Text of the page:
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  Message Not Read  RE: Three sorority's reinstated
   Posted: 12/6/2019 8:25:11 AM 
Bobcat Love's Sense of Shame wrote:


4. A kid says he was shoved by a fellow student and told "fuck you hazer" and it goes completely unquestioned.


I'll leave the first three alone as that will open an enormous can of worms no one is interested in, but #4 here is not "completely unquestioned," at least not by me and I suspect others. I take it as an anecdote that may be true, false or somewhere in between.


Bobcat Love's Sense of Shame wrote:

Interestingly, the only group here that doesn't seem to have garnered any support at all on ol' BobcatAttack is the victims of hazing themselves. Far, far less outrage that the people responsible for Colin Wiant's death didn't face any legal consequences. Or that the his fraternity brothers refused to cooperate with police.


I have not kept up with the legal proceedings of the Wiant death. I don't know if what you post above is entirely accurate. You keep saying this death was "caused by the fraternity" or some such thing. I strongly suspect that is, or has been, refuted. I'm not taking sides on that issue as I don't know all the facts, but I suspect you don't either. If that's the case, don't oversimplify and simply post the fraternity is guilty of killing someone.

Bobcat Love's Sense of Shame wrote:

The University made plenty of unforced errors here. There are plenty of valid reasons to be frustrated. But let's try and embrace some nuance here. Things don't have to be all of one thing or another. As I keep saying, there's all sorts of very comfortable middle ground here.


I agree with this, but don't understand why you accept that there are reasons to be frustrated, yet when people post about those frustrations, you post-up and fight back. If you agree there's reason to be frustrated, for God's sake, let people vent a bit.

Last Edited: 12/6/2019 8:26:15 AM by Robert Fox

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Bobcat Love's Sense of Shame
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  Message Not Read  RE: Three sorority's reinstated
   Posted: 12/6/2019 8:26:23 AM 
Bobcat110 wrote:
Bobcat Love's Sense of Shame wrote:
Bobcat110 wrote:
Told you these interrogations were going to go bad. These members had no idea what they were going in to. They’ve stayed silent for 2 months and the university is playing games with them and turned their backs when band members have been assaulted.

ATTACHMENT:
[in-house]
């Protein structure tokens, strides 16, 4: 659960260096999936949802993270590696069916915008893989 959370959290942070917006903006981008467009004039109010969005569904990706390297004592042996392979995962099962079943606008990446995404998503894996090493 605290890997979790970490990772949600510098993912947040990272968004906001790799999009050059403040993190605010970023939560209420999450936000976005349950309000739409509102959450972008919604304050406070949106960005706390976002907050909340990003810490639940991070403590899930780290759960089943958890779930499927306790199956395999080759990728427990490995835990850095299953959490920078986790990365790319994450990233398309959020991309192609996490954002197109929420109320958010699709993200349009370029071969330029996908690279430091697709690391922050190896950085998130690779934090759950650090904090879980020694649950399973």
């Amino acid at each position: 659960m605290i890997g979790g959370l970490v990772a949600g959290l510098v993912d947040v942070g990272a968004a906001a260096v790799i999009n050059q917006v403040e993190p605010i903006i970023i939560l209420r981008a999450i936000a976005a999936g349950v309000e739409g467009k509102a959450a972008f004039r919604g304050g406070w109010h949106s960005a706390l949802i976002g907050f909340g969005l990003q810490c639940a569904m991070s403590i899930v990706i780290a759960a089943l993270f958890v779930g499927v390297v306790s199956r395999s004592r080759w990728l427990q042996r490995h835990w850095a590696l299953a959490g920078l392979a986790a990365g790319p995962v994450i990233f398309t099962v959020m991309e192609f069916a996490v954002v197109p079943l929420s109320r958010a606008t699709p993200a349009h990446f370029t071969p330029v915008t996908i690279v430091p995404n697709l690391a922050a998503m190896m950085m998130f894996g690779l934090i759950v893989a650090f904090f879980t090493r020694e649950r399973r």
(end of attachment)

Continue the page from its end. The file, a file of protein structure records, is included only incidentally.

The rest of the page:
They had no help. Greeks had alumni advisors, national advisors and attorneys.

FINALS START MONDAY!!!


Maybe these were buried in the links to the Twitter accounts you linked to, but where's the info you're referencing about the interrogations? I didn't see it.


They are in there, bits and pieces. I’ll try looking when have a chance. Here’s the most extensive account I’ve seen

https://twitter.com/MacArchives/status/1202655176705753093

They expected these to be interviews that would let them voice concerns, not a platform to place them on trial. The interview feedback I have heard has ranged from “my interview was pretty chill, my interviewer said he didn’t want to be there either.” To a couple of reports of interviewer calling the student a liar when the student couldn’t provide the answer they wanted. The letter from the Dean’s office yesterday telling the band kids “to seek counseling “ if they’ve been subjected to assaults while the Greeks got public letter decrying vandalism was tipping point.



I get why members of the 110 are frustrated.

But. . .what's so bad about that, exactly? Can you explain what about that description is different than what you expected an investigation to look like? As far as I can tell, the University asked a member of the band about accusations. The member of the band explained she'd never seen such behavior. And it sounds like she was very upset about being there and and having to answer questions at all.

What should my takeaway be here, exactly? That band members shouldn't have to answer questions like adults if doing so upsets them? That the University shouldn't make a good faith effort to understand if students in a University organization are being hazed after reports of such?

I mean, after reading that explanation of one of the interrogations, is there anybody here that's still comfortable comparing this to the drug war?
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Bobcat Love's Sense of Shame
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  Message Not Read  RE: Three sorority's reinstated
   Posted: 12/6/2019 8:34:06 AM 
Robert Fox wrote:

I have not kept up with the legal proceedings of the Wiant death. I don't know if what you post above is entirely accurate. You keep saying this death was "caused by the fraternity" or some such thing. I strongly suspect that is, or has been, refuted. I'm not taking sides on that issue as I don't know all the facts, but I suspect you don't either. If that's the case, don't oversimplify and simply post the fraternity is guilty of killing someone.


I'm referencing the Dispatch article Alan shared in one of these threads. The reporting indicated that fraternity members cooperated in the University's investigation and then changed their stories when investigated by legal authorities because their legal counsel likely indicated that they'd be found guilty of some level of criminal negligence.

But that their willingness to cooperate seems to have shifted indicates something, right? And that a student died is, by far, the biggest tragedy here and the thing that we as a University community should be most invested in getting to the bottom of, right? I just find it interesting that thousands of words have been devoted to the victimhood of the innocent fraternity/sorority/110 members.